Hi, I realize this is an old post but hoping still active. I’m reading all I can on fermenting before I give it a first attempt. You mentioned that you spent half a day canning your batch so you didn’t have to refrigerate all those jars. I’d like to do the same but don’t want to use heat and cancel out all the good that fermenting provides. What method did you use to can?

  4. says

    Hi and thanks for a nice article.

    I’ve tried this recipe a few times and it really works well. However, the fermentation process can be a bit unstable depending on temperature, salt concentration and other factors; working with live bacteria is not rocket science. For me using a starter culture has made the process much more predictable and final product better, tastier and crunchier.

  5. Leslie says

    When you say remove the plate each day, am I also removing the liquid on top of the plate, or do I keep all the liquid in the bowl as the cabbage ferments? Obviously, I’m a newbie at this! Thanks for your help!

      • alison says

        I worry about keeping the liquid. I have a plate that isn’t completely flat and some liquid rests on top of the plate – out of the rest of the liquid- the rest of the liquid below the plate is submerging the cabbage so that’s okay. it’s hard to remove the plate though without the (potentially ?) stagnant liquid going back into the main bowl…thoughts?

  6. Iseult says

    Hi Kim. When you say to ‘shred’ the cabbage, in the food processor is this the attachment with many holes – we say grater in uk/Ireland – or will the fine slicer do fine? Thanks!

  7. LindaSD says

    Easiest no fuss way to ferment cabbage I have found yet. I live in Florida, my kitchen stays about 80. I had read hot temps make the cabbage go mushy but it didn’t do that at all. This method worked great. I had great tasting sauerkraut in 10 day. I did have to add more salt/water solution after day 1 because I started with less salt than called for. It was easy to see it needed more salt when the daily check showed the brine water hadn’t come up over the plate. Used the finished kraut in potato salad instead of dill pickle relish! Was yummy! Tried 1st batch with 1/2 cabbage. Today started second batch with one 5lb cabbage. I’ve done my own kimchi and fermented fruit but most recipes are too fussy with unnecessary warnings for making sauerkraut. This was easy. I used a glass Pyrex mixing bowl for the cabbage, cut a plastic picnic plate to fit into that and to put on top of the cabbage, then a smaller glass bowl containing water to keep the plastic plate pushed down keeping the cabbage always under the brine and brine solution above the plate thus the cabbage had absolutely no air contact. The white cloudy water (not mold) is the good part for you in this process. Mold only starts if the cabbage gets air. This was so much easier to keep the cabbage in the brine than using mason jars with some kind of weight. Thanks for sharing this.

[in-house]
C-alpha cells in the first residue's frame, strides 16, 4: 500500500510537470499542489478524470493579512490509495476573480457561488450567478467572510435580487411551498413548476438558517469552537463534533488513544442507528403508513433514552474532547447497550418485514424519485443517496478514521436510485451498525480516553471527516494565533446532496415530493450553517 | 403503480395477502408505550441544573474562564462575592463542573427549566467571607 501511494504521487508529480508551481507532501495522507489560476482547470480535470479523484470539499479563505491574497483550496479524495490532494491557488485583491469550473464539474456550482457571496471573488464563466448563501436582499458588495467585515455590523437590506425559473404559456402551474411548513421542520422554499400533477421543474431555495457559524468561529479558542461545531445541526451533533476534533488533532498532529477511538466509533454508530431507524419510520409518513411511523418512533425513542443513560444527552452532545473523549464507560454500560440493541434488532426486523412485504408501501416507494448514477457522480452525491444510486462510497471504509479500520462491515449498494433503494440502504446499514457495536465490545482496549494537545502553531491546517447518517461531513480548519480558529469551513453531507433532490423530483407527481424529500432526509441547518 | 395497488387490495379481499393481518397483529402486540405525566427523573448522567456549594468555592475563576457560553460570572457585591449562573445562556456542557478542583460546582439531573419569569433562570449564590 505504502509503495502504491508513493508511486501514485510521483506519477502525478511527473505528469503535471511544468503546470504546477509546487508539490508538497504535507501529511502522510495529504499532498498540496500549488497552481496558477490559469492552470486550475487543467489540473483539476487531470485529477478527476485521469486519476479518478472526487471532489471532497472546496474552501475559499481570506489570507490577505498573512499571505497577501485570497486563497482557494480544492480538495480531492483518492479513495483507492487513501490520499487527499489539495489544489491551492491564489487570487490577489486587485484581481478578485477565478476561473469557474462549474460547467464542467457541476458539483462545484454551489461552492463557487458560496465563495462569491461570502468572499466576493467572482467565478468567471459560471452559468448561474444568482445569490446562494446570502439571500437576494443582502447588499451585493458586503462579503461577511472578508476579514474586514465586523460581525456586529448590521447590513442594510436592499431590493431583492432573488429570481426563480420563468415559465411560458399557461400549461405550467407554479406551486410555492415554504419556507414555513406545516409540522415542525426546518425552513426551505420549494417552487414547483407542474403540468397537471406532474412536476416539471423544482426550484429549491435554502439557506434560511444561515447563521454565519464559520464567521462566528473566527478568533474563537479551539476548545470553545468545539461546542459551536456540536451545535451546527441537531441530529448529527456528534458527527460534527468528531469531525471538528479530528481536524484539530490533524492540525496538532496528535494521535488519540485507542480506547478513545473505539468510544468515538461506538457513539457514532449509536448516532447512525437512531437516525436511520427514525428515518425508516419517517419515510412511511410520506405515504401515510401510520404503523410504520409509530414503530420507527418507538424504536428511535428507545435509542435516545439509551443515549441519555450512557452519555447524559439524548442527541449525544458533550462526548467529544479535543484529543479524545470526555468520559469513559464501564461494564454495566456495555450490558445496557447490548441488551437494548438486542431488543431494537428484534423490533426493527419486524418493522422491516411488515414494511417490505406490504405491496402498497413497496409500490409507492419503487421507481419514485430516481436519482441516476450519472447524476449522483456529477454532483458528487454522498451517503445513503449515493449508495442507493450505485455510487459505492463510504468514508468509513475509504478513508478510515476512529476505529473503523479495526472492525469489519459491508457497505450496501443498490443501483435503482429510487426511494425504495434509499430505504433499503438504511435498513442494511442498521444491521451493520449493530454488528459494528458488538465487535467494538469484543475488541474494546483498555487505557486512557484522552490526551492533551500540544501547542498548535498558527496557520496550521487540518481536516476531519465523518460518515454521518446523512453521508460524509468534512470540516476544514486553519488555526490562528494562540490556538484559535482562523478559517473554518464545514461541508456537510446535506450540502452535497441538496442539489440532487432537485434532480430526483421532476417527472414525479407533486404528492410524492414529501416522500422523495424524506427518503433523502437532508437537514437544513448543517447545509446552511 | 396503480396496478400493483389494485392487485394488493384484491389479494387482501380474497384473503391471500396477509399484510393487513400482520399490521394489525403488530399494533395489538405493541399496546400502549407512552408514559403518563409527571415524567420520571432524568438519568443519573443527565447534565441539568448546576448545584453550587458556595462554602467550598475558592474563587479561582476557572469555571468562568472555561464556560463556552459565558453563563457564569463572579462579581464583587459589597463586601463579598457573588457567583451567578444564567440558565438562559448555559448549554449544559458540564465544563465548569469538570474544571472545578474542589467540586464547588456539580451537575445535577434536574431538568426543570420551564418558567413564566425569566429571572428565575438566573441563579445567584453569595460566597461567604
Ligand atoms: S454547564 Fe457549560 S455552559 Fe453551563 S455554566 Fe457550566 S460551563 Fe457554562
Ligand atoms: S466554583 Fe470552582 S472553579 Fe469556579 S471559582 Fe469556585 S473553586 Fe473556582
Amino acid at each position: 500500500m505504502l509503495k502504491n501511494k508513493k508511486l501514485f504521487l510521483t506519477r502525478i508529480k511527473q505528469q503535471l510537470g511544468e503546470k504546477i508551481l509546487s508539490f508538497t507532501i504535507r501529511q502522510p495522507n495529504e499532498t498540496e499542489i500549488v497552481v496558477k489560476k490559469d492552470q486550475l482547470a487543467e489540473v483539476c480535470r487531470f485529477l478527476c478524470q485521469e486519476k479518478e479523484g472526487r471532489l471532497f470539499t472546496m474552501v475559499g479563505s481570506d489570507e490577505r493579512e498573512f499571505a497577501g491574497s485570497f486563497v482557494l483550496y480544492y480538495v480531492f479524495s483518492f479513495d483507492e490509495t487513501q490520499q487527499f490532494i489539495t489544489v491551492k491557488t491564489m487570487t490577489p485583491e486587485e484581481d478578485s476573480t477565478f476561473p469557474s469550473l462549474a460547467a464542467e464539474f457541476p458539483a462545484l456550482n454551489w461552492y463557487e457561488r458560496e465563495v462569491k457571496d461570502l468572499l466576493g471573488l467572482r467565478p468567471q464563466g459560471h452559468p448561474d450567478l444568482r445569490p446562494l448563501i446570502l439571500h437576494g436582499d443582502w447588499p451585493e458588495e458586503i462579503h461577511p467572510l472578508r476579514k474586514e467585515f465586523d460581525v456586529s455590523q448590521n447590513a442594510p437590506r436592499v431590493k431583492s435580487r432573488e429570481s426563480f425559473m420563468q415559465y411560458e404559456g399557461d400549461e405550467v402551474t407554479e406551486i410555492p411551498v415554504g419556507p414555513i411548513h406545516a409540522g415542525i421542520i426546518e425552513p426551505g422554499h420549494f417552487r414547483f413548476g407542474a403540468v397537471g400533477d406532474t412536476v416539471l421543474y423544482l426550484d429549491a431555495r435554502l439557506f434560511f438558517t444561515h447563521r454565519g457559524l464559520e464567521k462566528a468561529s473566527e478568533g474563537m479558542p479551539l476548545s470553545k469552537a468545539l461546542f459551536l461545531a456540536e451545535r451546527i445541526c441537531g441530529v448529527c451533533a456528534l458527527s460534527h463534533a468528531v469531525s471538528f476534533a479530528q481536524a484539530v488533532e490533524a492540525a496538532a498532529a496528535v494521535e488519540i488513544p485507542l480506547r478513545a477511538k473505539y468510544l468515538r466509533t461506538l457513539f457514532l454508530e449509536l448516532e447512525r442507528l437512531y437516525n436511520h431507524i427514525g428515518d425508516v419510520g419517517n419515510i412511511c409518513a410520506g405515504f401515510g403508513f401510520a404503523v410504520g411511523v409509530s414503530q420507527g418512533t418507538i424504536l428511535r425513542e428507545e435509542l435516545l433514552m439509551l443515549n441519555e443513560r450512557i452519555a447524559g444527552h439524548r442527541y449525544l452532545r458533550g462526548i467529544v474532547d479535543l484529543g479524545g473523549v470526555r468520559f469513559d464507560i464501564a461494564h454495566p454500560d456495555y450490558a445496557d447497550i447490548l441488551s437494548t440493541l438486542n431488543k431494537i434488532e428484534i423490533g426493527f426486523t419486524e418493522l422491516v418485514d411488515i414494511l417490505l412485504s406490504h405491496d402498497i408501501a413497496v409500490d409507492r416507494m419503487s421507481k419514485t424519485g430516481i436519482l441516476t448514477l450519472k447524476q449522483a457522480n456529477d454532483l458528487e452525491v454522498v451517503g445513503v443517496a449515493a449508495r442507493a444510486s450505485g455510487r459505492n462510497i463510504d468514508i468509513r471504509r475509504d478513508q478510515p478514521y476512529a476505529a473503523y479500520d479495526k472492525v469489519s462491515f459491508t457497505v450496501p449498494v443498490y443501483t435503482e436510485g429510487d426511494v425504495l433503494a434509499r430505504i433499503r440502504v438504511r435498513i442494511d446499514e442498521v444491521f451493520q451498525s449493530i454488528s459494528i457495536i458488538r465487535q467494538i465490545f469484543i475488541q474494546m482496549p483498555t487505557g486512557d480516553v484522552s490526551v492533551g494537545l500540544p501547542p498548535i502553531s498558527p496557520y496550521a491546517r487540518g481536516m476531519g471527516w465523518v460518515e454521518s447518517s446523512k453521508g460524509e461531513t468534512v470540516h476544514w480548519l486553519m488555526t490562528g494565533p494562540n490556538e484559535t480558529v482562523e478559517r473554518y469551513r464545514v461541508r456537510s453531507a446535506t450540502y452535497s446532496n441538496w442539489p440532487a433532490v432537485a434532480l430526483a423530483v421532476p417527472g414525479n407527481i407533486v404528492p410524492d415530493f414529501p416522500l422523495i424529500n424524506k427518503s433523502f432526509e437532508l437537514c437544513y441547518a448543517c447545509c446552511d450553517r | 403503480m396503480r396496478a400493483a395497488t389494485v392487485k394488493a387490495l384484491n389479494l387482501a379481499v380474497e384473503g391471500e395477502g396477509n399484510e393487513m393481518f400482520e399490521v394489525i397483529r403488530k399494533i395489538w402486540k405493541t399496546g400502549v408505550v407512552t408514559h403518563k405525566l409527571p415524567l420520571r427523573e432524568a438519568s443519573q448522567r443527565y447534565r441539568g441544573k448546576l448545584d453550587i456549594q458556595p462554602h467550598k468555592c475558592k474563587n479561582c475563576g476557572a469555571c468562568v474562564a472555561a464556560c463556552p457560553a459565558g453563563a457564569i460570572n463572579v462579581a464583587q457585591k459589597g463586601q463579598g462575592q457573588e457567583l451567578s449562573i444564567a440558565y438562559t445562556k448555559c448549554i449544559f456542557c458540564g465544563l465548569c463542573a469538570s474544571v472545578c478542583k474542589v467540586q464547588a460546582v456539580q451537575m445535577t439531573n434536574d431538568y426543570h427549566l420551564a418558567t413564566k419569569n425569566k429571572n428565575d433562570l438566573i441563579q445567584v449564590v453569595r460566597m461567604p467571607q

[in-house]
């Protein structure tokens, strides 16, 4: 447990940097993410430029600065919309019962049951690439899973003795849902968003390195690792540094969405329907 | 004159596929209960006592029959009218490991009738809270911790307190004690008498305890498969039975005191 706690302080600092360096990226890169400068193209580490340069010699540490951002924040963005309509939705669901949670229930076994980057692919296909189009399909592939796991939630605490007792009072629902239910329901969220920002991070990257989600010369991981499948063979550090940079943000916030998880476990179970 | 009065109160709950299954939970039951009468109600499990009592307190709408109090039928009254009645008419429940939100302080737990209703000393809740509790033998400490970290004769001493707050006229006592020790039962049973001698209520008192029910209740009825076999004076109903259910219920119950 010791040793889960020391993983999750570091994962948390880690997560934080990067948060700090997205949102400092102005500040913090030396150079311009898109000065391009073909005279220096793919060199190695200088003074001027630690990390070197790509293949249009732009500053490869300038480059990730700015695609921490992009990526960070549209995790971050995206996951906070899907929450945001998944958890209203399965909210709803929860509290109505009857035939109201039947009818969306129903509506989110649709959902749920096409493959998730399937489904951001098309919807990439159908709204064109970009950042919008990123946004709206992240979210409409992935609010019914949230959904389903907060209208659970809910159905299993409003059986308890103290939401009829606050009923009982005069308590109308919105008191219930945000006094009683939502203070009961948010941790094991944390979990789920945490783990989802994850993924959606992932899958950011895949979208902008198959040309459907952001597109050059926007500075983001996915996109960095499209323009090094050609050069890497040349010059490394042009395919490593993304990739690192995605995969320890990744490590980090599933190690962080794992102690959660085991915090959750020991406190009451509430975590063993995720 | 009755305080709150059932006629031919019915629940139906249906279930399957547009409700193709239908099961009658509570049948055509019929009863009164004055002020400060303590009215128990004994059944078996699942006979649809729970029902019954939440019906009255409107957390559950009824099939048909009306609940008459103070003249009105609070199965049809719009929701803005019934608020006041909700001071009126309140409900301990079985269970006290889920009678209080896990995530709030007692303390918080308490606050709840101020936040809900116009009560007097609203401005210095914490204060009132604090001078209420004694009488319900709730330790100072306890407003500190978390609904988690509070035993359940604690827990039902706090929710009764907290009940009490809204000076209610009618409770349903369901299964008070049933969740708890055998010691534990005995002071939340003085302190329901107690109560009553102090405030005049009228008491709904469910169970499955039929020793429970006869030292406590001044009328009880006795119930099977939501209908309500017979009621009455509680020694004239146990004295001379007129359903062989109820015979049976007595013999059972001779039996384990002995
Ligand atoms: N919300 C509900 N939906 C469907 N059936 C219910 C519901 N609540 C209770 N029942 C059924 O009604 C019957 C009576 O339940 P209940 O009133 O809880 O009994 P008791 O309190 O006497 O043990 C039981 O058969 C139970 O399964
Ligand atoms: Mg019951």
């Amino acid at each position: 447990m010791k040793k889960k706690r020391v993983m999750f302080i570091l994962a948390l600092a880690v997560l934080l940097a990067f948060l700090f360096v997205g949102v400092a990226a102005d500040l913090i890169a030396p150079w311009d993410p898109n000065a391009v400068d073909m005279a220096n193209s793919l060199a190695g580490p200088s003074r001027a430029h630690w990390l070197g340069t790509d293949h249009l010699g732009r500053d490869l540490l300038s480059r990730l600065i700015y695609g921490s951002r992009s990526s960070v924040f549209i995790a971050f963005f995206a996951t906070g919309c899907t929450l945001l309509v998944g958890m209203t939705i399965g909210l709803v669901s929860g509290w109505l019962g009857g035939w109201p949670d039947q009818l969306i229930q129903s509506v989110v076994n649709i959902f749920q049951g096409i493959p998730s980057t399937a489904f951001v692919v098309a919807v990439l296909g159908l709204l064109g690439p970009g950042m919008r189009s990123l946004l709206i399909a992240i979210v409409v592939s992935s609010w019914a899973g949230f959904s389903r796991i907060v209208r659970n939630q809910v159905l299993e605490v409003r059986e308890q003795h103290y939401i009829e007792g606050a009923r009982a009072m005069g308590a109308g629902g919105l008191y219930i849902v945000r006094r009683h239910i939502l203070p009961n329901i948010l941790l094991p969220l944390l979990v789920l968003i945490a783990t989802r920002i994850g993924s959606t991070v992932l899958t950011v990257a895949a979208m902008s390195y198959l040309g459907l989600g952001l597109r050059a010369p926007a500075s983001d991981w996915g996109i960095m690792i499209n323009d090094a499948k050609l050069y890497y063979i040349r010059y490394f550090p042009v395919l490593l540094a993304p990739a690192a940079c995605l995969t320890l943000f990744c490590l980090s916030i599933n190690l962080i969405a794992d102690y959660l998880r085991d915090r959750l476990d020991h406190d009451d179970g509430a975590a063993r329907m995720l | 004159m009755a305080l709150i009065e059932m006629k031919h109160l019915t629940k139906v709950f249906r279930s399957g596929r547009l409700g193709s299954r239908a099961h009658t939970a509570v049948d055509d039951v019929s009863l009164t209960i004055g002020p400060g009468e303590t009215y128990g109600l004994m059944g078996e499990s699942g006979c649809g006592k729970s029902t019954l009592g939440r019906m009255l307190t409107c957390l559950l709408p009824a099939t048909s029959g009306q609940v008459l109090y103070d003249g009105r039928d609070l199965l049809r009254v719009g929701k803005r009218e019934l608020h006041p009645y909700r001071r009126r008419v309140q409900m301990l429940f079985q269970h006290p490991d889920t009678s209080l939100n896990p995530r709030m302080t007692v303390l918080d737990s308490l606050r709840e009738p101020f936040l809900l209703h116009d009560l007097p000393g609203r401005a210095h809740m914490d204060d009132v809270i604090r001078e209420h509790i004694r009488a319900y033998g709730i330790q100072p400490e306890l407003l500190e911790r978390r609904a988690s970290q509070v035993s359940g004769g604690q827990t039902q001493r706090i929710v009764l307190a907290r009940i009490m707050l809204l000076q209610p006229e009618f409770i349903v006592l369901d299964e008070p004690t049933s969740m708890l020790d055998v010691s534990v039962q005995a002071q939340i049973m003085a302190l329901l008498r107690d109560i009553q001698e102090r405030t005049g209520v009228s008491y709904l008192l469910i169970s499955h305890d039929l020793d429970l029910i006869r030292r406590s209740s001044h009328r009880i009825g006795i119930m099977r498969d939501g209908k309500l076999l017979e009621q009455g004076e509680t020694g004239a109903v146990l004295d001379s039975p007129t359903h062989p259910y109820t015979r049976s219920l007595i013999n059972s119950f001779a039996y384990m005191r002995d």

8. Lori says

    I am new at this and I was so grateful to find your post.

    What size crock did you buy to fit 5 lbs of shredded cabbage?

    Also, what did you use to push down the plate when you used the crock?


  9. Patty lee says

    I was very dissapointed , your site stated ginger water kefir . I searched all over your site and could not find a receipe for it?

  10. Mark says

    I tried this recipe a few weeks ago but it tastes odd. It fermented for 14 days because it did not taste right at 10 days, and I live in Florida with kitchen temperature of about 76 degrees. It tastes kind of musty and “swampy” with a tiny bleach taste. I am wondering why this is. I did not shred the cabbage thin enough, so maybe not enough sugars were exposed, or it was just that head of cabbage (half recipe). Of course this happens on my first try! The saltiness seemed fine but maybe that could be a factor? I had to add more brine as per instruction. I did not rinse the plate daily as every other site said not to, there was some mold a few times that I spooned out. It was bubbling a lot by the 3rd day and then stopped on the 6th, but then started up again on the 10th or 11th and lasted about 2 days. So I put it in the fridge once it finished. The result is tolerable but very undesirable. I fermented other fruits and veggies using the brine and they all turned out great. This will not discourage me, but I would like to know how to prevent this. Any help with this would be greatly appreciated.

  11. says

    What a great post! I took a look at the other page about the differences between crock fermenting and mason jar fermenting, and now I’m wondering if the mason jar was the reason why my sauerkraut has never turned out the way that I like it. I’ll have to try making it again in a crock some time!

  12. Tammy says

    I just put my sauerkraut in jars and it came out wonderful. Thanks so much for the recipe! Now I’m trying to decide what I’ll ferment next.